Directed by Paul Thomas Anderson, starring Adam Sandler, Emily Watson, Philip Seymour Hoffman, Luis Guzmán, Mary Lynn Rajskub, Lisa Spector.

In the grand tradition of romantic comedy, 'Punch Drunk Love' brings together a mismatched pair, in this case king of the gross-out comedy Adam Sandler ('Mr Deeds', '8 Crazy Nights') and respected director Paul Thomas Anderson. However, Anderson's attempt to subvert the genre - although it's finally proof that Sandler can actually act - is ultimately just an exercise and not a very engaging one at that.

Sandler takes the role of ineffectual small town businessman Barry Egan who is beleaguered by his family: seven sisters whose pained concern sometimes tips over into downright abuse. Although wrapped up in his business - selling novelty toilet plungers - Barry is a lonely and troubled man, beset by occasional outbursts of rage and fits of crying. One night, alone in his barren apartment, he makes the mistake of calling a phone sex line and lands himself in the hands of blackmailers just as he finds salvation in the saucer-eyed, kooky Lena (Watson).

Sandler, dressed in a snazzy indigo-blue suit throughout, moves believably from borderline crazy to empowered - but still slightly skewed - during the course of the movie. His awkwardness and stumbling delivery for once seem less of an affectation and more to do with his characters' flaws. While the idea of Sandler the funnyman turning into a serious actor might not be completely convincing, 'Punch Drunk Love' certainly shows him extending his range.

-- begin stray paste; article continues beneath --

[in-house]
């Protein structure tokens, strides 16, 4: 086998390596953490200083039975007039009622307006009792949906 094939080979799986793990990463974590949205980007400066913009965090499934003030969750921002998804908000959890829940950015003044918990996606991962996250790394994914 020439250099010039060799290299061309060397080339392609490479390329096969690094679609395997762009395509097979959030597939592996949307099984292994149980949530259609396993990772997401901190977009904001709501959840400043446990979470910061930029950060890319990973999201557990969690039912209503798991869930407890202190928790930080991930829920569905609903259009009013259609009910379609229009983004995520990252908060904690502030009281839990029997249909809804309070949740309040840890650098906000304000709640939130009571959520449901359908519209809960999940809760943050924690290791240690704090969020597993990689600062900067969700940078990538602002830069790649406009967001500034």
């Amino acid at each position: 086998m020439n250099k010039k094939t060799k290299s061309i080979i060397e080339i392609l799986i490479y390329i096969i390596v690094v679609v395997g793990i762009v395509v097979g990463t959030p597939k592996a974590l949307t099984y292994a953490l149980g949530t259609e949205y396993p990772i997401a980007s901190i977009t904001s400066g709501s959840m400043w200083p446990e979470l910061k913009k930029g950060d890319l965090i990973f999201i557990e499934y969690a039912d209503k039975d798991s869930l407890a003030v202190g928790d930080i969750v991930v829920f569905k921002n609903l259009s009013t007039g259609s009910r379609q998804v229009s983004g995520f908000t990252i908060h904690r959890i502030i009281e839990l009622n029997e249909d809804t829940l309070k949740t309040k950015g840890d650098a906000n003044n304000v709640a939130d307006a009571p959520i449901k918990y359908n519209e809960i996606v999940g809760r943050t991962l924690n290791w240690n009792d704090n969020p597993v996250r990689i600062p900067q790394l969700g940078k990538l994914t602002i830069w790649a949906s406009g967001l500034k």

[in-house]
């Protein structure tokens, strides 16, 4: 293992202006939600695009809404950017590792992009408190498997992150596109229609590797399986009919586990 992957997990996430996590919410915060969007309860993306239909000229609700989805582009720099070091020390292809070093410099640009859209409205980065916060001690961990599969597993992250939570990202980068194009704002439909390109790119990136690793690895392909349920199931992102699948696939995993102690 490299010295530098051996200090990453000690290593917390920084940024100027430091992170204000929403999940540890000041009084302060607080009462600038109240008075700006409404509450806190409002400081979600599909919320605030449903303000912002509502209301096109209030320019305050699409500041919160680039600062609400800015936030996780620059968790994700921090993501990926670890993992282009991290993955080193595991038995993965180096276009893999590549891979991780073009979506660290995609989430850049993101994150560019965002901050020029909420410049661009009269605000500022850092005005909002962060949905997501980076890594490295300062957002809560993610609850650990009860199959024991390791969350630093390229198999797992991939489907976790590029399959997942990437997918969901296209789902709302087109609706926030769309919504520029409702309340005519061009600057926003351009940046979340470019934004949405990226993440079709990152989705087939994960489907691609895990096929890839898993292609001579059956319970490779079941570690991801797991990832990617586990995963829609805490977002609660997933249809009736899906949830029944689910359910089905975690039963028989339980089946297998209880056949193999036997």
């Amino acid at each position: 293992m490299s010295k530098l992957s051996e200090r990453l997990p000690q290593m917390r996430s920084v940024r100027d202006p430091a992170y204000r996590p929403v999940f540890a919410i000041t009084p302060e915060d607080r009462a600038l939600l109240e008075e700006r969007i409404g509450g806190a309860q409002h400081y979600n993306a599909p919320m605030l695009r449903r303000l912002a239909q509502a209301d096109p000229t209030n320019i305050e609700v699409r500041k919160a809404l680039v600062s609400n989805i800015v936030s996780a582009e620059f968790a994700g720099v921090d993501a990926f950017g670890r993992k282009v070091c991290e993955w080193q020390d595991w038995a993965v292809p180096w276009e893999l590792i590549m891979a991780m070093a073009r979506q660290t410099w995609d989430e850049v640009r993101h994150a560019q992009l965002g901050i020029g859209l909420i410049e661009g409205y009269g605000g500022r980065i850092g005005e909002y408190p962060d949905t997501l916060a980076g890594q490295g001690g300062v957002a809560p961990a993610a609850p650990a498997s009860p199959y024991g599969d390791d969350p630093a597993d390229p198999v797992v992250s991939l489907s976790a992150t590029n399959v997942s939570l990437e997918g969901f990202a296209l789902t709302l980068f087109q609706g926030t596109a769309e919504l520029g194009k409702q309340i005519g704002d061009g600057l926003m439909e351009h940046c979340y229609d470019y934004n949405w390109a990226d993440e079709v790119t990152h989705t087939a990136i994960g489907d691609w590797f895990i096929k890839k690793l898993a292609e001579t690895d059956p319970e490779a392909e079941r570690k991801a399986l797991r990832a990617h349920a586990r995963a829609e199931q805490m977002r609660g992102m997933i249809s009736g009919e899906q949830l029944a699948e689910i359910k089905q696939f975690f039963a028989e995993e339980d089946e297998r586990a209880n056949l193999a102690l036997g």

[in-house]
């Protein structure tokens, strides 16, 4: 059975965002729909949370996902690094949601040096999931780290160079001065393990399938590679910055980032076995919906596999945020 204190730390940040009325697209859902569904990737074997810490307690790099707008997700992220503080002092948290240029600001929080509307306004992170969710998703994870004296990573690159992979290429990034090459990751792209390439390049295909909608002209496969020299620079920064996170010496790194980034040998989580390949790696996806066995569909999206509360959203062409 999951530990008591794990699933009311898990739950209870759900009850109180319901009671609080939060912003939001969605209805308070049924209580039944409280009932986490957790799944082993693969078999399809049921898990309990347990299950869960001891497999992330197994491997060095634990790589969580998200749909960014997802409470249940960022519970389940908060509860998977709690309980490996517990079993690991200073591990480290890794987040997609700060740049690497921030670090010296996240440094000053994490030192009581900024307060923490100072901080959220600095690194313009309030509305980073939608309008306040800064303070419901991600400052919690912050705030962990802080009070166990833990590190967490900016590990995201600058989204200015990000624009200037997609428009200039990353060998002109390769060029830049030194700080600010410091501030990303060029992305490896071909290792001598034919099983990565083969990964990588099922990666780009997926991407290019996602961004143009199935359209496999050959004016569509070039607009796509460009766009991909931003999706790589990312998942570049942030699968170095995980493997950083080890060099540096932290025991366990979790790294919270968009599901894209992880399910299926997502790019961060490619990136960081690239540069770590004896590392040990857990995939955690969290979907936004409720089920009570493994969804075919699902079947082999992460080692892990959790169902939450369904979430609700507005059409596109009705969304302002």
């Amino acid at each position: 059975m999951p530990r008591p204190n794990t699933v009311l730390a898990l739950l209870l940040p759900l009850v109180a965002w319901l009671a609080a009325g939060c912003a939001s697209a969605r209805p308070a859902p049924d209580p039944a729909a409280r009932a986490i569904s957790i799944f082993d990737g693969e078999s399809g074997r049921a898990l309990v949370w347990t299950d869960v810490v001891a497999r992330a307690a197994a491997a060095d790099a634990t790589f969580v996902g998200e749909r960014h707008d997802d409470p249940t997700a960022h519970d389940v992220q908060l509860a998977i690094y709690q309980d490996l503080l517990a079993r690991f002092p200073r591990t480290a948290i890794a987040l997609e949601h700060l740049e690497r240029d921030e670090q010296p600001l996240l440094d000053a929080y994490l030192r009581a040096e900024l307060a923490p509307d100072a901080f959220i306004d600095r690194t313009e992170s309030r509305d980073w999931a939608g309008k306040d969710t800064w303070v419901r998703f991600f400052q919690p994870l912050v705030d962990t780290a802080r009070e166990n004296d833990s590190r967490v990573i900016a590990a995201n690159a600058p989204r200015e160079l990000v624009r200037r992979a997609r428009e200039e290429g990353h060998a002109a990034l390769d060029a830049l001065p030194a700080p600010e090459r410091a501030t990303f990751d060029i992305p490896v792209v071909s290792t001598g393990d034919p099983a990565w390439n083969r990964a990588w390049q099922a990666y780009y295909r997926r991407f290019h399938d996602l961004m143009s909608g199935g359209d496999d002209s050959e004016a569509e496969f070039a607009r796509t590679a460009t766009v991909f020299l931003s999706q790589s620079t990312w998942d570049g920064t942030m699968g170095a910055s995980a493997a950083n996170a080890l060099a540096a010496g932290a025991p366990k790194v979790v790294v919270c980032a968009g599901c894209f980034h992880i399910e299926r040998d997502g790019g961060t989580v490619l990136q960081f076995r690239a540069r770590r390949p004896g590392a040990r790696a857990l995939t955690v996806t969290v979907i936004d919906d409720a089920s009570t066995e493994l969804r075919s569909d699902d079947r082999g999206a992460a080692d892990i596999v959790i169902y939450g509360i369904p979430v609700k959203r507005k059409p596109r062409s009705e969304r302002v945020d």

In this experiment, Anderson, however, comes off less well. Glaringly bright lights, loud ambient sound, discordant music and abstract images all contribute to a growing feeling of claustrophobia which is exacerbated by a deliberately choppy pace. 'Punch Drunk Love' is scattered with odd moments and people who seem to have wandered in from another movie - the appearance of a harmonium, the blankly mysterious Lena herself - which add to the confusion. While there are a few beautifully judged moments between Barry and Lena including their first kiss and the silhouetted meeting at her hotel in Hawaii, the characters are not engaging enough to make you care about what happens to them.

Occasionally interesting, but ultimately frustrating, 'Punch Drunk Love' is far less than the sum of its parts.

Caroline Hennessy